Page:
Tuesday, July 30, 2013

Everyday Law on the Street

Jotwell's legal history section recently posted a review by Elizabeth Dale of Mariana Valverde, Everyday Law on the Street: City Governance in an Age of Diversity (University of Chicago Press, 2012). I heard Valverde present some of her work on land use regulation in Toronto at a conference a while back; she deals with an area of law with decisive importance for the environment, yet one that is not studied nearly enough from a historical perspective.

Dale writes that she started reading the book,
a study of street-level urban governance in Toronto, because it promised a law and society alternative to [Jane] Jacobs’ work [Death and Life of Great American Cities (1961)]. But while I came, so to speak, for the law and society recasting of Jacobs, I stayed for the reminders her work offers legal historians.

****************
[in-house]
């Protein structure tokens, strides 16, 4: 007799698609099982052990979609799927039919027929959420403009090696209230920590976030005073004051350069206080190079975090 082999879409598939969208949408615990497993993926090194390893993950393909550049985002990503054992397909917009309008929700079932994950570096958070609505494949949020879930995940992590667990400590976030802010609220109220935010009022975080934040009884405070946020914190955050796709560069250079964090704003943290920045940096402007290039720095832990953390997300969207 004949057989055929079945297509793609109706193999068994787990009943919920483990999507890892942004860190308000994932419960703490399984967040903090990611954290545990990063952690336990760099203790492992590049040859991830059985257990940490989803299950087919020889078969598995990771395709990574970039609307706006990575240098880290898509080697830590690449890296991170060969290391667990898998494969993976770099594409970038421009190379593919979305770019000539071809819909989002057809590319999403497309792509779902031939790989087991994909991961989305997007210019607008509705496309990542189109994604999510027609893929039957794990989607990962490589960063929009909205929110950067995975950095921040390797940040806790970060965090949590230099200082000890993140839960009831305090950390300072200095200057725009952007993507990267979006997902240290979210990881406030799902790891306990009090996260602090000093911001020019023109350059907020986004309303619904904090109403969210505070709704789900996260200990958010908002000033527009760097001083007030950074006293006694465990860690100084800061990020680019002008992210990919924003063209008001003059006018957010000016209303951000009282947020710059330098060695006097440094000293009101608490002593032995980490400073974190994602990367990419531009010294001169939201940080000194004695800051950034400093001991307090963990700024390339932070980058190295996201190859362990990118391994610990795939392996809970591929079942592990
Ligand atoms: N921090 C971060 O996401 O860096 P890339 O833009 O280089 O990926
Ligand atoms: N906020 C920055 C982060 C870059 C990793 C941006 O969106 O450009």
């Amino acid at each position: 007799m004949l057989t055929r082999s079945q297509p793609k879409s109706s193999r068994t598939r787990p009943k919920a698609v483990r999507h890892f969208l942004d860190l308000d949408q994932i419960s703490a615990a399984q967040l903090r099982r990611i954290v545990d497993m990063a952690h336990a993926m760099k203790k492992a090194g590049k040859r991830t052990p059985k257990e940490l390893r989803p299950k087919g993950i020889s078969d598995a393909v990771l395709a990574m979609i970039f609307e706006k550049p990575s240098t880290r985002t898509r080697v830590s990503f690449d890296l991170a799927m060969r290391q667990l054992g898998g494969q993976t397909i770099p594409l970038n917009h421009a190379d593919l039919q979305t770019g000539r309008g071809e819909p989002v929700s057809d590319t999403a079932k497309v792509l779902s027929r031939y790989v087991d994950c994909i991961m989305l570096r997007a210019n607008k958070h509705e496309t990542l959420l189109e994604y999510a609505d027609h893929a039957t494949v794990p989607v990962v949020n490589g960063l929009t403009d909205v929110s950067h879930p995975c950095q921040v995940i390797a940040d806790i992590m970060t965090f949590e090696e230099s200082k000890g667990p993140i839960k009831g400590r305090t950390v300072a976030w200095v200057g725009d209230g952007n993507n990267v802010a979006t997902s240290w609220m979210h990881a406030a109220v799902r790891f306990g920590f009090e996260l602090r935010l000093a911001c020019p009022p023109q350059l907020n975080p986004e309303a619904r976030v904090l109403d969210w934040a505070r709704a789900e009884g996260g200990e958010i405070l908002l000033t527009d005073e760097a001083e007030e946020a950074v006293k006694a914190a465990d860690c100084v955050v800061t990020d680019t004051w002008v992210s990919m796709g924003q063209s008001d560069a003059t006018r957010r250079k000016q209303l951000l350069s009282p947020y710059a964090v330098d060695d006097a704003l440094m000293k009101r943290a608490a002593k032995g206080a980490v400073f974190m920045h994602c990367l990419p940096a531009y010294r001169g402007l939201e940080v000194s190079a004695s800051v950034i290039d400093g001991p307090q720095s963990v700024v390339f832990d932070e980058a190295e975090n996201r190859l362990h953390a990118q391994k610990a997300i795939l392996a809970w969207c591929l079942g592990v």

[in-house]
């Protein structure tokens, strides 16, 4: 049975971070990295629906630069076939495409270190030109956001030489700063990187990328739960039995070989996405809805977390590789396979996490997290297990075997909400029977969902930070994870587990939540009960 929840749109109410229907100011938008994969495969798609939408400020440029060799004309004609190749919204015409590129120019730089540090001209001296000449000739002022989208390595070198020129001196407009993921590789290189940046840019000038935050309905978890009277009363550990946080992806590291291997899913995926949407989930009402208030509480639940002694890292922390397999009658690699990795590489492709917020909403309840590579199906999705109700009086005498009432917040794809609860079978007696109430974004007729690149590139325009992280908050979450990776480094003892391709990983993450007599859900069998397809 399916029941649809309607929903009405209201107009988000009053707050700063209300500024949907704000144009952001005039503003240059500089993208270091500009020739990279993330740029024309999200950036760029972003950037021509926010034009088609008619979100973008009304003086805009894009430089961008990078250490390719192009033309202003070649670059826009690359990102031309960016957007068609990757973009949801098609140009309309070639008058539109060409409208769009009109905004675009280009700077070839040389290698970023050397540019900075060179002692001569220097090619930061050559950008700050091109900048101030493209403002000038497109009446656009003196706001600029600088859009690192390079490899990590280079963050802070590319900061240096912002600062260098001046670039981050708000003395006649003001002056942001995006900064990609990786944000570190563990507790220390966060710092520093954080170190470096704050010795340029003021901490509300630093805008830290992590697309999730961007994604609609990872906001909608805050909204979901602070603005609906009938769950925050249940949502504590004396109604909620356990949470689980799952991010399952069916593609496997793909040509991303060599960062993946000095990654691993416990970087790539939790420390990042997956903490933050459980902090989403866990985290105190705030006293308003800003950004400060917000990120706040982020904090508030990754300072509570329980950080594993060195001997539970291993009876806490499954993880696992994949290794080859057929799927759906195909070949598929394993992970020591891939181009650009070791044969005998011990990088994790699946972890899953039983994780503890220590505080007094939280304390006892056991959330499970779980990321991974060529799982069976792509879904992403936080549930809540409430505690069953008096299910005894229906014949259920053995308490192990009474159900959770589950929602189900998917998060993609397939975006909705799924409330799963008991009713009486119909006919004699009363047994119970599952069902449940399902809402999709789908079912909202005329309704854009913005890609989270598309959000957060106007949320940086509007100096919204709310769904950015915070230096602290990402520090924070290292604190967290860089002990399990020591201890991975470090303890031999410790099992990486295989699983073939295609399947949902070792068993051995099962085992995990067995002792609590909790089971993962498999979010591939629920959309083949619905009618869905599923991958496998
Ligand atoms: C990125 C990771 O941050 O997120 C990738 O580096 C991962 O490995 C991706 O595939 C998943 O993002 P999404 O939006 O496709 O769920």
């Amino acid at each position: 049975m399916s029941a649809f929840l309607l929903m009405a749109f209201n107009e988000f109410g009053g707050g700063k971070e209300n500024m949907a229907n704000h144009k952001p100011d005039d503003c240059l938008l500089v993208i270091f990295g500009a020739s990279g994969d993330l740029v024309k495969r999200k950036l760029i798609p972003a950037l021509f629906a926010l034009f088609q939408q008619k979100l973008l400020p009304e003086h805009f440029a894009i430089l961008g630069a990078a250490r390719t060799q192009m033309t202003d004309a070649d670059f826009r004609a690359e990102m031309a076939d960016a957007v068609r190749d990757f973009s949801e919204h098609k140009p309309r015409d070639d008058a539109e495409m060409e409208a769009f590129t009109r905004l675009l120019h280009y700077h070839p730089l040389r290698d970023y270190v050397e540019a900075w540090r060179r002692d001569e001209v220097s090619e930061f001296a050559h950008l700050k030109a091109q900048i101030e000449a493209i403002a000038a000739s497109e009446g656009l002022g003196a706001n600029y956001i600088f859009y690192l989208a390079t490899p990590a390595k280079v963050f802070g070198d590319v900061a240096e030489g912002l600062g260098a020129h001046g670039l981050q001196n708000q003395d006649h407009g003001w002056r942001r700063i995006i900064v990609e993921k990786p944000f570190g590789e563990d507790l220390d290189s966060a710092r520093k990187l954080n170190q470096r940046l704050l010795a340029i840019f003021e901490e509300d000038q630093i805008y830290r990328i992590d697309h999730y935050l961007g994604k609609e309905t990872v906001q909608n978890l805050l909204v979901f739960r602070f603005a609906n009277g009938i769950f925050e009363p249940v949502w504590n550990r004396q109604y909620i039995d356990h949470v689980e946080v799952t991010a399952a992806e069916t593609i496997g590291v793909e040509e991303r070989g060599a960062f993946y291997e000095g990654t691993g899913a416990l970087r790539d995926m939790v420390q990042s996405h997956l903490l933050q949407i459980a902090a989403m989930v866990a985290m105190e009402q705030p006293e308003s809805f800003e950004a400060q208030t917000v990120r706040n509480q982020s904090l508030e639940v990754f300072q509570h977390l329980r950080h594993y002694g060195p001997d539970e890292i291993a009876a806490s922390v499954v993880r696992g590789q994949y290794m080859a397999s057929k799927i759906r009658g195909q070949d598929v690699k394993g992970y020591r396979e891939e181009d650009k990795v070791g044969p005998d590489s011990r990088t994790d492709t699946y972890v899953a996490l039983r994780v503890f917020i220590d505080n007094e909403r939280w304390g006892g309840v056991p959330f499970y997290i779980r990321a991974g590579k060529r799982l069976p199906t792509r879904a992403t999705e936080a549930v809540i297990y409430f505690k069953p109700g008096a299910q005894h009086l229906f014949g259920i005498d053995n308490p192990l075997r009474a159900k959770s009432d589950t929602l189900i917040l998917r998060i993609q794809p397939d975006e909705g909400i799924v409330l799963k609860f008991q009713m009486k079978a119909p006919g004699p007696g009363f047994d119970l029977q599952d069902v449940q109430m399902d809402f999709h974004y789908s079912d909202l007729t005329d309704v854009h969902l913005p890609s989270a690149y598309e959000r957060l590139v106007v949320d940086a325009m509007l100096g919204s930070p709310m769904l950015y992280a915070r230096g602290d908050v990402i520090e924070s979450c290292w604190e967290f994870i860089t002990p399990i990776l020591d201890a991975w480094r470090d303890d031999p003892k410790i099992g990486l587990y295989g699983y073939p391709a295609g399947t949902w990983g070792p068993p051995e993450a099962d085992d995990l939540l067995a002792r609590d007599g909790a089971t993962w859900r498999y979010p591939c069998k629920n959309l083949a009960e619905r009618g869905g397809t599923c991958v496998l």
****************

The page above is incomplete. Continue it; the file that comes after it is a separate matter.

Of course, there have been important legal histories of cities before; one thinks of Dirk Hartog’s Public Property and Private Power (1989). Valverde’s book, although not directly a history (though history plays a role in her account), is clearly in that vein. But her book is more than a reminder of important law and society contributions to the legal history of urban life. It is a constitutional story of how people negotiate multi-layered sovereignty (from the local to international) that shows us how historical actors are shaped by, and shape, a mix of legal regimes. Her descriptions of the grey and informal spaces where laws, regulations, government agents, and members of the public interact, demonstrate how blurry the lines between formal law and popular constitutionalism or extralegal justice can often be.

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